Former Croatian football international Joe Šimunić and his wife Christina have spoken publicly for the first time about their family tragedy.
The couples’ 3-year-old daughter, Luciana, passed away earlier this year on Easter Sunday at the Zagreb Clinic for Infectious Diseases.
Speaking to daily Jutarnji list, Joe and Christina recall the days leading up to the passing of their daughter.
“It was Sunday. Luca was happily playing that afternoon. She was healthy, then in the evening, she had a temperature of 38°C. Nothing terrible, we were convinced. We lowered her temperature as we usually do and there were no signs that there were any bigger problems,” Christina starts to explain.
The next morning Luca had a high temperature again but was in a good mood, playful, eating normally and playing with her brother.
“But the temperature persevered, and on Tuesday night she woke up crying. We successfully lowered the fever and she slept safely on our bed. Still, in any case, though she was not coughing or did not have a runny nose, we went to the pediatrician. The pediatrician concluded that it should be the flu. We went home and she even normally had lunch and a sleep,” Christina recalls.
An hour later Luca would wake up again crying.
“We concluded straight away that something was not right. I did not like how she looked. We called the pediatrician again, he was working the afternoon shift. He just said ‘Go to infectious disease clinic’,” Joe said.
After being examined at the hospital, doctors decided on Wednesday that Luca should stay in for treatment.
“The findings revealed that our little girl had an encephalitis, or inflammation of the brain, which at that moment the cause was not known. However, she was given all the possible antibiotic drugs, from corticosteroids to Tamiflu, and on Thursday we found out that that the H1N1 pandemic virus was isolated. At that moment I had a sigh of relief. The flu is not that such a terrible illness. People don’t die from the flu, I was comforted. But, everything then went downhill unbelievably fast.
On Friday she was shifted into intensive care, and on Saturday morning she started convulsing. Between Saturday and Sunday, she was left brain dead. She still lived for a week although she was brain dead, and she left us on Easter. In 7 days our world turned upside down. She was not coughing, did not have a runny nose. The flu bypassed the respiratory system and immediately went to the central nervous system, the doctors explained. No, that is not possible. It was just the flu,” said Christina, adding that they have been asking the question how it could happen almost every day since Luca passed away as she was always a healthy and happy child.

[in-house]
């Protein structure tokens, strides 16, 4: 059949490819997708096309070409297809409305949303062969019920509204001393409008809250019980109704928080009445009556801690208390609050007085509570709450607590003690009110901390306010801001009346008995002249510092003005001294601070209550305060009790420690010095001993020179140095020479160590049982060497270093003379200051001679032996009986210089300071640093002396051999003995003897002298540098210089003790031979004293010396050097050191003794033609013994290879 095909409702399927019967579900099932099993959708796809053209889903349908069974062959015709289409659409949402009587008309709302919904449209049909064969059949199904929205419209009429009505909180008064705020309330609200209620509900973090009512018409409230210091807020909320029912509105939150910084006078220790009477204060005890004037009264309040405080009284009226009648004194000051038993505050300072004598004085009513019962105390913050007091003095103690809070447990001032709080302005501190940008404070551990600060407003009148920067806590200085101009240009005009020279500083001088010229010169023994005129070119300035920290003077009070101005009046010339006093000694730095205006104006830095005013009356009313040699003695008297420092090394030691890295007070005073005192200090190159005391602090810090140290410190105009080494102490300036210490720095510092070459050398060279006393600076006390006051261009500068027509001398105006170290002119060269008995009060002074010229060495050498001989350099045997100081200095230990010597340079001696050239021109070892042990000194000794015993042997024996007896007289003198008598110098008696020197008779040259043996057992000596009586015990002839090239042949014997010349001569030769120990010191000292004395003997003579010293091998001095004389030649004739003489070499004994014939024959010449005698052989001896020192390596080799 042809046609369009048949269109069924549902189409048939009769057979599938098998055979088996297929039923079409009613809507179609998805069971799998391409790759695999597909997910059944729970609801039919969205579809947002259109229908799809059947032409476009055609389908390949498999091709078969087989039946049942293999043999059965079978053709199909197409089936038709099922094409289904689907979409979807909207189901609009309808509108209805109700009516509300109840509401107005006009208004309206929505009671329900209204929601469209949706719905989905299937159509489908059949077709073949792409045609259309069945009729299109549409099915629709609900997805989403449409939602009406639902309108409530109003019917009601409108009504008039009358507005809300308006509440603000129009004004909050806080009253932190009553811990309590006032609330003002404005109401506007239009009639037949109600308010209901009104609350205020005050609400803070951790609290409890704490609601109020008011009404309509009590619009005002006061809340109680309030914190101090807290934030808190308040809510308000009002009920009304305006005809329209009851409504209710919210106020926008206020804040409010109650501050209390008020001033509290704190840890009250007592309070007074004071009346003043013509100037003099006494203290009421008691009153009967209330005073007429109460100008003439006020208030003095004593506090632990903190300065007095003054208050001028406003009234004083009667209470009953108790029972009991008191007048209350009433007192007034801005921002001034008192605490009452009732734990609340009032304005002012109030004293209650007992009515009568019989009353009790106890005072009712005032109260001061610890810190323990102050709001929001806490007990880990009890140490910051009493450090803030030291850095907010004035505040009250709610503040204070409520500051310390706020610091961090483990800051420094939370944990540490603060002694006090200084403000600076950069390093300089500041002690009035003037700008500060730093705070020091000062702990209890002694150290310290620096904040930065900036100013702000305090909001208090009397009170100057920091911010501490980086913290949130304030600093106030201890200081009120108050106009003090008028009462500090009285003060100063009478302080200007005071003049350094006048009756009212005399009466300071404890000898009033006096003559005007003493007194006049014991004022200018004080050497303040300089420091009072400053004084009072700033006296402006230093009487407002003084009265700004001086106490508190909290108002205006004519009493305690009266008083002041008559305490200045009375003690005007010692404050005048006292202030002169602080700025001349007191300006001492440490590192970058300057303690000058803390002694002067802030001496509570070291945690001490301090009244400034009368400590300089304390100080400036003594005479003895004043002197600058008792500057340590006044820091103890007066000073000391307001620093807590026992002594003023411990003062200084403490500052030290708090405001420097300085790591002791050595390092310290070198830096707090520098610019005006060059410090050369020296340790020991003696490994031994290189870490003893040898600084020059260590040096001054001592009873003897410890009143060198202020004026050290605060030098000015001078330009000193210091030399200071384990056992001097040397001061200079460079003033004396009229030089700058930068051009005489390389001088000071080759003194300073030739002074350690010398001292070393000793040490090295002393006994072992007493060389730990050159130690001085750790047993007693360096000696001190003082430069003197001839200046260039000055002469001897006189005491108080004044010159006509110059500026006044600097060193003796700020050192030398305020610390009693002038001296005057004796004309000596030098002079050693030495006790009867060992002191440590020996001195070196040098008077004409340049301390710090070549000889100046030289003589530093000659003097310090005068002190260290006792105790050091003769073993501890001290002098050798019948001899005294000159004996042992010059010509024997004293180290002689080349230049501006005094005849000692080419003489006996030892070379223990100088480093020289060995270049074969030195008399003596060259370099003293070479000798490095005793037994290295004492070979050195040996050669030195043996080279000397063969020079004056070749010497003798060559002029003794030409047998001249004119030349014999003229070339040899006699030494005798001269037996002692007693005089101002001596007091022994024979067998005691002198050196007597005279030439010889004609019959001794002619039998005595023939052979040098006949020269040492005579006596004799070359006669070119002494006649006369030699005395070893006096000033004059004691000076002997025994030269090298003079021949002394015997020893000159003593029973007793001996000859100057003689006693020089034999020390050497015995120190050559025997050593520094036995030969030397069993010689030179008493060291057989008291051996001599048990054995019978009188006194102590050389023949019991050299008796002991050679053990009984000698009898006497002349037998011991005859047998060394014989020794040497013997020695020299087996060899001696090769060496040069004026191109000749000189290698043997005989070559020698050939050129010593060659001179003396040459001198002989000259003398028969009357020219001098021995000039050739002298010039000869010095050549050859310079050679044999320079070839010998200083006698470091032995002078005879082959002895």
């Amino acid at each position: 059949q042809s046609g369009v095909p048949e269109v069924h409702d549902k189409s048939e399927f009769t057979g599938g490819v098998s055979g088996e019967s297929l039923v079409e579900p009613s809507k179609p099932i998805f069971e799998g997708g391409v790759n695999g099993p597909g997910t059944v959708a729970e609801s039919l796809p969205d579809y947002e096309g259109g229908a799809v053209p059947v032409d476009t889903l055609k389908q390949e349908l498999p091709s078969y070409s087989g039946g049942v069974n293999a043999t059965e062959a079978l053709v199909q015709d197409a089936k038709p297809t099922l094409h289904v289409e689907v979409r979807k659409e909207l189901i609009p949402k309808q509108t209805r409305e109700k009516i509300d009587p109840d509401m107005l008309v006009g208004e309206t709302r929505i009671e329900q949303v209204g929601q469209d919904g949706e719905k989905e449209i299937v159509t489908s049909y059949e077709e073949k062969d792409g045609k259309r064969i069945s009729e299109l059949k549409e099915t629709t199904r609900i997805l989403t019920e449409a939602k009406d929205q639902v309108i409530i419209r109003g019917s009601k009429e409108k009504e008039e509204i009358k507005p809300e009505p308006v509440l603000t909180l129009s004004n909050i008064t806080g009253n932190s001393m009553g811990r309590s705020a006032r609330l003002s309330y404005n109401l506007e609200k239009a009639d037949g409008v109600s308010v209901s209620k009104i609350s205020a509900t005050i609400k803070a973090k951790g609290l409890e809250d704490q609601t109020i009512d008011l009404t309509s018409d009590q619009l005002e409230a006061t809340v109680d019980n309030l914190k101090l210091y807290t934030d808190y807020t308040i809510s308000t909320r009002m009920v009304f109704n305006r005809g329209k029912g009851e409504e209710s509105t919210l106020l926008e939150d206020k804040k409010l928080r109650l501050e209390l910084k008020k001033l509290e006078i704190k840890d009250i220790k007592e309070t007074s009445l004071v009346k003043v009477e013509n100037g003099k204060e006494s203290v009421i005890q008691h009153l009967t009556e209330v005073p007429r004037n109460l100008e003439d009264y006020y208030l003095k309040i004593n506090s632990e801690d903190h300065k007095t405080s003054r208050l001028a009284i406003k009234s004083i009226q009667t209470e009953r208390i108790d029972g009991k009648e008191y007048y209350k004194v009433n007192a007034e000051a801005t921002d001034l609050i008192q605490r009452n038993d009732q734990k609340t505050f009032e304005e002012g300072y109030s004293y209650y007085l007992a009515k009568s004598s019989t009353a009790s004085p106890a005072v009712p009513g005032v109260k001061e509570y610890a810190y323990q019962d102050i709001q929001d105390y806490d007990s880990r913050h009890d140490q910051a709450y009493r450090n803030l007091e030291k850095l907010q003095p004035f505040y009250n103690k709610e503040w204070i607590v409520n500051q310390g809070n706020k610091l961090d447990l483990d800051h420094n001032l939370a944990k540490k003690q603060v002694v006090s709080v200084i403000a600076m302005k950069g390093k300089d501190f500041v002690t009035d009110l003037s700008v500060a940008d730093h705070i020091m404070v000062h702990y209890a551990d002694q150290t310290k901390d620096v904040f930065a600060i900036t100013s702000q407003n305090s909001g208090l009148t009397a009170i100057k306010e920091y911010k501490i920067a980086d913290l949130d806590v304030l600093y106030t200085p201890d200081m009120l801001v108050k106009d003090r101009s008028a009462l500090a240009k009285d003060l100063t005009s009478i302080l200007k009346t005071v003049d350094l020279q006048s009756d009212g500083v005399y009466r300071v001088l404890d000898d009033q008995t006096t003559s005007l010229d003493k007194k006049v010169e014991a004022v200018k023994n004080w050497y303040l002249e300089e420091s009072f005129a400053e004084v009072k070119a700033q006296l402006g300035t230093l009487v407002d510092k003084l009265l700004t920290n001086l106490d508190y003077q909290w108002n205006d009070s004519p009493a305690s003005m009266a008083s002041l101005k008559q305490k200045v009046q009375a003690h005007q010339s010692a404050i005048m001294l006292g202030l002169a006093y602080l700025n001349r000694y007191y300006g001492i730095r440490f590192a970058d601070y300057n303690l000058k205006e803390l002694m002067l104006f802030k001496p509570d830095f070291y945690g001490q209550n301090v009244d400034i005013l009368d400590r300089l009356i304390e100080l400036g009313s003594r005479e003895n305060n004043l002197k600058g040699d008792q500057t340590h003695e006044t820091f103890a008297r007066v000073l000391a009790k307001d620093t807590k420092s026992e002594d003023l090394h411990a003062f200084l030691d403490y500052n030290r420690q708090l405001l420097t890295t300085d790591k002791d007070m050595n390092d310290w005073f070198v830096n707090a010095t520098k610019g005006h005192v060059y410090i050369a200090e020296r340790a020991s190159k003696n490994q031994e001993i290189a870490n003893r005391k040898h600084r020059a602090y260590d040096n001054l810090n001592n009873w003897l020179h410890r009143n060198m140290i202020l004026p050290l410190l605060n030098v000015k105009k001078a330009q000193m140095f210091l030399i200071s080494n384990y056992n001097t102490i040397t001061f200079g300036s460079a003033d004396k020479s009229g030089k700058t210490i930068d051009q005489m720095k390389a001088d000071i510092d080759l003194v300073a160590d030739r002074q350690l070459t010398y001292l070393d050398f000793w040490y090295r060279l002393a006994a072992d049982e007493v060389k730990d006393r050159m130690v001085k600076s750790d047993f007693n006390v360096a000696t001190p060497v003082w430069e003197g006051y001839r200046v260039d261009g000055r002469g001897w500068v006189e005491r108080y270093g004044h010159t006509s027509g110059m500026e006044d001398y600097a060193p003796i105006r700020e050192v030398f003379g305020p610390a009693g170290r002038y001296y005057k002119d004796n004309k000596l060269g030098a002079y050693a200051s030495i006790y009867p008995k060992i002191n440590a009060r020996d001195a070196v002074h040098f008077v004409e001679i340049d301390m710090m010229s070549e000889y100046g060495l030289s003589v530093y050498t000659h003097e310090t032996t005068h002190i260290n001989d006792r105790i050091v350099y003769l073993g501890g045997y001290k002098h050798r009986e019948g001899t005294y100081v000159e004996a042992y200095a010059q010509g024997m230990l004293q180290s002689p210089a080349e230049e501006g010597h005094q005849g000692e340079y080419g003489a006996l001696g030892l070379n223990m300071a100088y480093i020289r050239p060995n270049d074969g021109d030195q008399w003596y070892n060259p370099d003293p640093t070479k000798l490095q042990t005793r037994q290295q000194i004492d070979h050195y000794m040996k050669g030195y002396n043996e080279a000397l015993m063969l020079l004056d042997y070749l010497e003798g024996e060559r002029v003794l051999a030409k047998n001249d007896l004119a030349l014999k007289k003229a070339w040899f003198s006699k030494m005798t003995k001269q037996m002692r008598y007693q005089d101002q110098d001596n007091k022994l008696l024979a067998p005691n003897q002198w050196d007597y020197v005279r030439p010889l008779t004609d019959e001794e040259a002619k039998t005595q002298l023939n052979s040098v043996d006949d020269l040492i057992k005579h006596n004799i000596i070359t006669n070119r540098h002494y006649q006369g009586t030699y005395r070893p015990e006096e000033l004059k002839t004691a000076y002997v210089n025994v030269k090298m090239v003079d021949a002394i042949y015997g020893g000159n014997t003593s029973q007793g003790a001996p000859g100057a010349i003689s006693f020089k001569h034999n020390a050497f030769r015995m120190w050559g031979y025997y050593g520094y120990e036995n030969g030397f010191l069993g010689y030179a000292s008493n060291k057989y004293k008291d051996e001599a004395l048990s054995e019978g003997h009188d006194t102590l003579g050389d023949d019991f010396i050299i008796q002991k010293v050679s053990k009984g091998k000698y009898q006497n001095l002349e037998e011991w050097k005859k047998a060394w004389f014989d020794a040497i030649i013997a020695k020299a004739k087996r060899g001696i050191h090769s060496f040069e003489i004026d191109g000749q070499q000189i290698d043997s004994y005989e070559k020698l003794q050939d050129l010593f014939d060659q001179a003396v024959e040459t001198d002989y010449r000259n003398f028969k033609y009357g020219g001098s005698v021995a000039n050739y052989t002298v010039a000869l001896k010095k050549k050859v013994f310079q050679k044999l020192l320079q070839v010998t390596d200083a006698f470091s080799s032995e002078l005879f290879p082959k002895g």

“We did not stop looking for explanations first from Dr. Goran Tešović because we could not figure out what happened. Maybe she had a problem with her immunity? But, no. Everything was according to standard. She was vaccinated with all the compulsory vaccines, plus even some extra ones. The only one we didn’t was the vaccine against the flu, and it turned out to be fatal,” Joe told Jutarnji list.
“If we knew enough about the dangers of the flu, we would certainly not skip this vaccination. True, we were never advised to get this vaccine, nor is it mandatory nor recommended for healthy children in Croatia. We’ve seen after that other rules apply in Canada, Australia and the United States. There it is recommended that children should be vaccinated after 6 months, as children up to the age of five are treated as a high-risk group. It could be said that we were uninformed because of the perception of the flu as a non-dangerous disease, which is certainly not true,” Christina says.
Christina says that doctors did all they could but in the end everyone was powerless.
“The doctor told us that unfortunately, you can not predict how anyone will react to the flu virus.”
“As a parent, I would not want anyone to experience this kind of tragedy, being powerless to help your own child. For the rest of our lives we will ask could we have done anything to avoid this tragedy,” Joe concludes. In 2015, encephalitis was estimated to have affected 4.3 million people and resulted in 150,000 deaths worldwide.